Whether or not young Wythe was present at the theft of the Jewels, what happened next was that the men in Blood’s company escaped with the jewels. They ran across the courtyard to their horses, firing on the tower’s warders (the famous Beefeaters), with pocket flintlock pistols, when they tried to arrest them!
Blood and his companions were home and free!…almost! If not for yet another member of the Edwards family!
Nearly to the gate, and the main exit of the Tower, Wythe Edwards’ brother-in-law, Capt. Beckham, tackled Blood to the ground! Blood tried to shoot him with his musket, but missed! He tripped on his cloak and fell over and before he could get up, Beckham had jumped on top of him to hold him down!
Surrounded, outnumbered and out of ammunition, Blood and his companions, in total, a party of four men, were arrested by the tower guards for attempting to steal the Crown Jewels.
What Happened Next?
Despite the fact that he was clearly guilty, Blood refused to be sentenced by just anybody! He demanded an audience with the king!
Amazingly, his request was granted! And he was dragged in chains to Whitehall Palace, London residence of Charles II. Here, he was questioned and interrogated, not only by the king, but by almost the entire royal family!
After much consideration, the king asked Blood:
“What if I should give you your life?”
Or in other words, grant a royal pardon.
“I would endeavour to deserve it, sire!”, was Blood’s reply, and the colonel was duly pardoned of his crime.
Along with a pardon, the king gave Blood land…and money! His own noble estate in Ireland, from which he could earn up to five hundred pounds (a tidy sum in those days) every year!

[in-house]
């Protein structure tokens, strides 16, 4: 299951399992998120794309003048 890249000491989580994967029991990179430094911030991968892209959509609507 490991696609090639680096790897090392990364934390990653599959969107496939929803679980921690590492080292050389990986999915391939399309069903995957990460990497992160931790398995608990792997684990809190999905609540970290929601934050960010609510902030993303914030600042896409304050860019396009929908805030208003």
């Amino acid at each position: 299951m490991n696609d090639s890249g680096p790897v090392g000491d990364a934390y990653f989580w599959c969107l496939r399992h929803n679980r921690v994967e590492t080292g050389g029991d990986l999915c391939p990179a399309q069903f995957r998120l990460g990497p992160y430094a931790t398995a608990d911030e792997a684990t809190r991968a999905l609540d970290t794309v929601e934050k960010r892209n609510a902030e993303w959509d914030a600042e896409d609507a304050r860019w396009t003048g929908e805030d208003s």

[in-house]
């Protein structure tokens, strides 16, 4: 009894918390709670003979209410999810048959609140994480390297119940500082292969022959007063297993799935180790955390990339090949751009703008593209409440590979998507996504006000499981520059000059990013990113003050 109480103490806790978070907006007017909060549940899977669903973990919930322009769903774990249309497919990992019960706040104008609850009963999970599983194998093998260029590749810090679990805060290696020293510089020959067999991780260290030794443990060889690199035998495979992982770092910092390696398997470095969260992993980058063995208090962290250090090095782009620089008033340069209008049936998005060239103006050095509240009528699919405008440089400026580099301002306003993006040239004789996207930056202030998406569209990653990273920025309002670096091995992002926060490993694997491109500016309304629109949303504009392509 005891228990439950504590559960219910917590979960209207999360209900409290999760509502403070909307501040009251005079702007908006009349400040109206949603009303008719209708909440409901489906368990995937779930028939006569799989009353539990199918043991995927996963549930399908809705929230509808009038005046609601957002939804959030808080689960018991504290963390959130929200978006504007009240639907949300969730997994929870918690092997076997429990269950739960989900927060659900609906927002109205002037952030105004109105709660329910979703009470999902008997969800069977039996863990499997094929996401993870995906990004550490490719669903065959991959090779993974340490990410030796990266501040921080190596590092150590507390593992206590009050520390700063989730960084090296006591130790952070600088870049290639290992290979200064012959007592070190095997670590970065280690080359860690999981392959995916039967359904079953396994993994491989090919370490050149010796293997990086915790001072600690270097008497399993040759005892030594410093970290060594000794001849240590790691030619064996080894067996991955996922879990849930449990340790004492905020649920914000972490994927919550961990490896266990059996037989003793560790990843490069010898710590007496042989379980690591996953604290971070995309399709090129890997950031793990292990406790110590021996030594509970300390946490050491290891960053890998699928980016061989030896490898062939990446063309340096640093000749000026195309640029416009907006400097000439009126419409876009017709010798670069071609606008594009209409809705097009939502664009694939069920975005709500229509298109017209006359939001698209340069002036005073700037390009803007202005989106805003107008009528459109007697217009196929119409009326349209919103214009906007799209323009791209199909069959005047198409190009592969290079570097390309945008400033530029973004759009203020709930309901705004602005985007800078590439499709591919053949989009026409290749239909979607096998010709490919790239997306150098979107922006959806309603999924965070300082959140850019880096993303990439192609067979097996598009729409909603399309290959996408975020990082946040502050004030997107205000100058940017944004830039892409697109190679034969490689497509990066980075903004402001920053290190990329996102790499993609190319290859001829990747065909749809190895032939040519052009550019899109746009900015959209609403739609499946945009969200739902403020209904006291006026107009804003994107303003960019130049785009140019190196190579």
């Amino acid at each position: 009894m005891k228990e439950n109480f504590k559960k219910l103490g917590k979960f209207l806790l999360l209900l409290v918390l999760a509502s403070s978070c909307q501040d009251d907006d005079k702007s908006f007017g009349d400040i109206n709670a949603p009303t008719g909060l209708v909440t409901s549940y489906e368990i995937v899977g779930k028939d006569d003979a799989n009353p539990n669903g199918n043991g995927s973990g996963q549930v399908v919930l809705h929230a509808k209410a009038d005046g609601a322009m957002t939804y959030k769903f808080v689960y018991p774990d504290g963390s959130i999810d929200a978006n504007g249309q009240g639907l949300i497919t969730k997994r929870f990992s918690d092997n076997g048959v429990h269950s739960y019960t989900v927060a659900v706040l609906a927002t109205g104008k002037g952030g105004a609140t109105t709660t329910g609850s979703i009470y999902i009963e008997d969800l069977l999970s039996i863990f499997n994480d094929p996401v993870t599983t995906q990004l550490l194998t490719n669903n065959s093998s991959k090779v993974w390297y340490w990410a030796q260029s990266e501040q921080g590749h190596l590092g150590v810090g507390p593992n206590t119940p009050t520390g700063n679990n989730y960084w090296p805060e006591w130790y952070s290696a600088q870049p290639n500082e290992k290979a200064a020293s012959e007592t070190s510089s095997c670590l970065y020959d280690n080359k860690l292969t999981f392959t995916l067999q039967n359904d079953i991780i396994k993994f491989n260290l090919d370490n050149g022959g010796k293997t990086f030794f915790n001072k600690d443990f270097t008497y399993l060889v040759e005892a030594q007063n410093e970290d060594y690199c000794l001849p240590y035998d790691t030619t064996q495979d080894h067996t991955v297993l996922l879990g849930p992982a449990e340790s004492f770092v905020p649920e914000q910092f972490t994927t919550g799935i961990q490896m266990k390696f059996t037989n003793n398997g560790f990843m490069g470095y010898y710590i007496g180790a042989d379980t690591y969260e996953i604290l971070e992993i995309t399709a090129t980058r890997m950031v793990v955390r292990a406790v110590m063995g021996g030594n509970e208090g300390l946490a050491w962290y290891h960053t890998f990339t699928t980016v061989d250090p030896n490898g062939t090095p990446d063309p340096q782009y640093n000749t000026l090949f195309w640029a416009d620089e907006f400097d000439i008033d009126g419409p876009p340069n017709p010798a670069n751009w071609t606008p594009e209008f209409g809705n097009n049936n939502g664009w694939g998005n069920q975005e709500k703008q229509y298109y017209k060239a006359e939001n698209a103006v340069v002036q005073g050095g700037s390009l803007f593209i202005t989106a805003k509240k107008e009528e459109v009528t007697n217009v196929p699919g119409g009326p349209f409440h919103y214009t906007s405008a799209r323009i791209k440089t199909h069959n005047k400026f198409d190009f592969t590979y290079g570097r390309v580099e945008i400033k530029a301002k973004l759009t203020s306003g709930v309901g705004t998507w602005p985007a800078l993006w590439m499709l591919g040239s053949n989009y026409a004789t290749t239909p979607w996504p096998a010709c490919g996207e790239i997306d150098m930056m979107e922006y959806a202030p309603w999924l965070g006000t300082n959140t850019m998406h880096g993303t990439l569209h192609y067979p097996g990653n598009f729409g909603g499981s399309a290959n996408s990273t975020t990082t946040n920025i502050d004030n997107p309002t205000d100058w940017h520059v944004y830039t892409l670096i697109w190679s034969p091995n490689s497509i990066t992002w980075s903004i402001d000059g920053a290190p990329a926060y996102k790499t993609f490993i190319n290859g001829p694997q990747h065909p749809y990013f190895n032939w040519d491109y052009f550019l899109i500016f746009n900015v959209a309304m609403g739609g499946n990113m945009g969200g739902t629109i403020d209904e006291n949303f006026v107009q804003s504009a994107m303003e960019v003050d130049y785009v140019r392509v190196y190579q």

Exactly WHY Charles let Col. Blood off the hook is anybody’s guess! The reason that is often cited is that Charles kinda liked the fact that Blood was a cheeky blighter who had the balls to try and steal the Crown Jewels, and own up to it! In fact, when he was being interrogated, Blood was told that he had stolen jewels worth up to a hundred thousand pounds sterling!
Blood promptly replied that he would happily sell them back to the king for the sum of six thousand pounds, for that was, he believed, all they were worth. This so amused King Charles that he let him go.
After his pardon, Blood turned over a new leaf. He became a favourite of the king, and regularly visited the royal court at Whitehall, where he managed to secure a job in the court staff.
Later on in life, Blood insulted George Villers, Duke of Buckingham, one of Blood’s patrons. Villers demanded a hefty fine be paid (up to 10,000 pounds, a monumental sum of money in those days) as settlement for the insult. The matter ended up in court as a defamation case, and Blood was sent to prison!…The duke never did get the ten thousand pounds…
Blood’s stay at His Majesty’s Pleasure did not last very long. And within a year, he had been released from jail. However, he fell ill shortly afterwards, and died on the 24th of August, 1680, at the age of 62.
Although Blood’s life was one of a scallywag and thief, his descendants enjoyed a rather more respectable reputation in the eyes of history. One of them was Gen. Bindon Blood, a respected British Army officer during the Victorian Era and the First World War, who died at the ripe old age of 97, in 1940!